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Big story


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How to cover the Big Story

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Big story

  1. 1. The Big Story Rachele Kanigel San Francisco State University ACP/CMA Summer Leadership & Management Conference
  2. 2. Types of Big Stories Natural disasters -- hurricane, earthquake, fire, tornado, flood Man-made disasters – terrorist act, major accident, serious crime Major campus stories – a high- ranking official or coach steps down, scandal, suicide, disease outbreak
  3. 3. Collegiate Times Virginia Tech
  4. 4. The Daily Toreador Texas Tech University
  5. 5. The Daily Collegian Penn State University
  6. 6. Before the event Assemble a staff contact list Develop a disaster plan Create a breaking news culture Create cooperative arrangements with other campus media
  7. 7. As the news breaks  Assemble a team  Staff the newsroom  Assign a rewrite person  Keep your readers in mind  Think visually
  8. 8. Think about SPEED and DEPTH
  9. 9. Report the news as it unfolds  Post alerts on Facebook, Twitter and your website as soon as you know something  Update website frequently  Post photos on Instagram  Stream video of events (press conferences, vigils, memorial events)
  10. 10. Use social media as a reporting tool Seek out sources on Facebook and Twitter Connect with experts on LinkedIn Seek photos on Flickr Put social media posts into context; confirm whenever possible
  11. 11. Plan a package  Think beyond a single story – break information into sidebars and infoboxes  If there’s a strong visual element, use multiple photos – in print, online or both  Use maps, timelines and other informational graphics to tell the story  Create a logo for the package  Include an index to direct readers
  12. 12. The Exponent Purdue University
  13. 13. The Daily Orange Syracuse University
  14. 14. Use interactive maps Encourage the staff to: Show the effects of a storm, earthquake, fire or other natural disaster on a campus or community Include photographs in the map Show the path of a gunman or other threat to the community Plot emergency shelters, first-aid centers, open stores and other services for victims
  15. 15. Use interactive features Encourage the staff to: Give the community discussion boards or other online vehicles to share information and to vent Set up or link to memorial sites for victims Create discussion topics on related issues -- Should gun laws be changed? Did the campus deal with the traumatic event responsibly? Allow people to share their experiences -- where were you when the big one hit?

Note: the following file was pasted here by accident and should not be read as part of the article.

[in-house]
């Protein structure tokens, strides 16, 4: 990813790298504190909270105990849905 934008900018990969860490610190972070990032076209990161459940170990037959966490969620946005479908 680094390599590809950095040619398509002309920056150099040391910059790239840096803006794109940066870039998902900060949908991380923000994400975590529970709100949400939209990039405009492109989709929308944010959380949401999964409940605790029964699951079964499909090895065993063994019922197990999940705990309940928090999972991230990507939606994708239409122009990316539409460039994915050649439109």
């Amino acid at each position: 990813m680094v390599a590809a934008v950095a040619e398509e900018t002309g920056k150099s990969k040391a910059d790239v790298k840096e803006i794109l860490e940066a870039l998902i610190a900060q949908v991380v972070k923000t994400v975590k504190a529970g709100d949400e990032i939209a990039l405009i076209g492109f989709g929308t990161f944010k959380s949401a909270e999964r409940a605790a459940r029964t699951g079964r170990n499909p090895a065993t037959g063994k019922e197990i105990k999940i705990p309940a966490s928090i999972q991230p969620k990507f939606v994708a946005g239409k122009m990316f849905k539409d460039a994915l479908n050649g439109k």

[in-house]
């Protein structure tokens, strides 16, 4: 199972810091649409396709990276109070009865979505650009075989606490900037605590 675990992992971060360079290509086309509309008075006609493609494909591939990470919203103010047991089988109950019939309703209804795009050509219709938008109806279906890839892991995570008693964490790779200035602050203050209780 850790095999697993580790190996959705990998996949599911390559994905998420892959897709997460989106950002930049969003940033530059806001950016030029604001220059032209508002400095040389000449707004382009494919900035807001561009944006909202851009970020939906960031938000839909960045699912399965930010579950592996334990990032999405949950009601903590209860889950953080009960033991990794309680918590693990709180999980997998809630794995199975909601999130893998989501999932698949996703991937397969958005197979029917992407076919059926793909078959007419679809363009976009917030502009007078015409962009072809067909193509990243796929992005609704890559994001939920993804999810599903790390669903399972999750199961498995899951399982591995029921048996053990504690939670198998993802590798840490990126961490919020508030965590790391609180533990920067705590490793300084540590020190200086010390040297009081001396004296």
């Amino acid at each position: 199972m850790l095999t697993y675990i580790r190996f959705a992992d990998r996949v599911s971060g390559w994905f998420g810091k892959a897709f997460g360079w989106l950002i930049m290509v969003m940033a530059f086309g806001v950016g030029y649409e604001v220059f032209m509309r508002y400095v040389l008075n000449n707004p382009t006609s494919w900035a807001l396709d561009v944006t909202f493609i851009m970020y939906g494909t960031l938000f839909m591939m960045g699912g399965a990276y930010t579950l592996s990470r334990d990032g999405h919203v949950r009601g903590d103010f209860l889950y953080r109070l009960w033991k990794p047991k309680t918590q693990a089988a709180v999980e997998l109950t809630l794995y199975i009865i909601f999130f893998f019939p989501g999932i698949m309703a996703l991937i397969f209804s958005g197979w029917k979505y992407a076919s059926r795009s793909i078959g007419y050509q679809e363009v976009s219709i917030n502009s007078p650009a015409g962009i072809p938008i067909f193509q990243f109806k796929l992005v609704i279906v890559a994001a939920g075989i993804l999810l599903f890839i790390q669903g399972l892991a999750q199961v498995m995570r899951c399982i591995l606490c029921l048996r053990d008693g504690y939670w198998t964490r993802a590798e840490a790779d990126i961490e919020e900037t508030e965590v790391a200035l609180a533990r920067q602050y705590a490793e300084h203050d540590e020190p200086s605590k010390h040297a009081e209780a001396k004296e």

16. 16. Mobile formats Create news podcasts for people who don’t have consistent access to computers and/or electricity Establish a mobile alert system Think about how to link to users’ cell phones and iPods
  17. 17. Serve your community  Think about the problems this trauma has created and how technology can help solve them.  What voids can your news organization fill?  Collect and share useful information  Use new media to help people connect  Package your coverage so readers have a one- stop shop for information.
  18. 18. Following up  Assess your coverage  Brainstorm  Editorialize  Make space for letters  Ask why  Don’t drop the ball  Mark important anniversaries
  19. 19. Daily Bruin coverage the week after a major flood on campus
  20. 20. The Daily Wildcat’s project on gun violence on the 13th anniversary of a mass shooting.
  21. 21. Take care of your staff  Get help from campus counseling services  Let students talk through their feelings of covering a challenging story  Use the Dart Center for Journalism & Trauma resources at
  22. 22.
  23. 23. For more information on covering big stories
  24. 24. Rachele Kanigel rkanigel(at)gmail(dot)com @JourProf Contact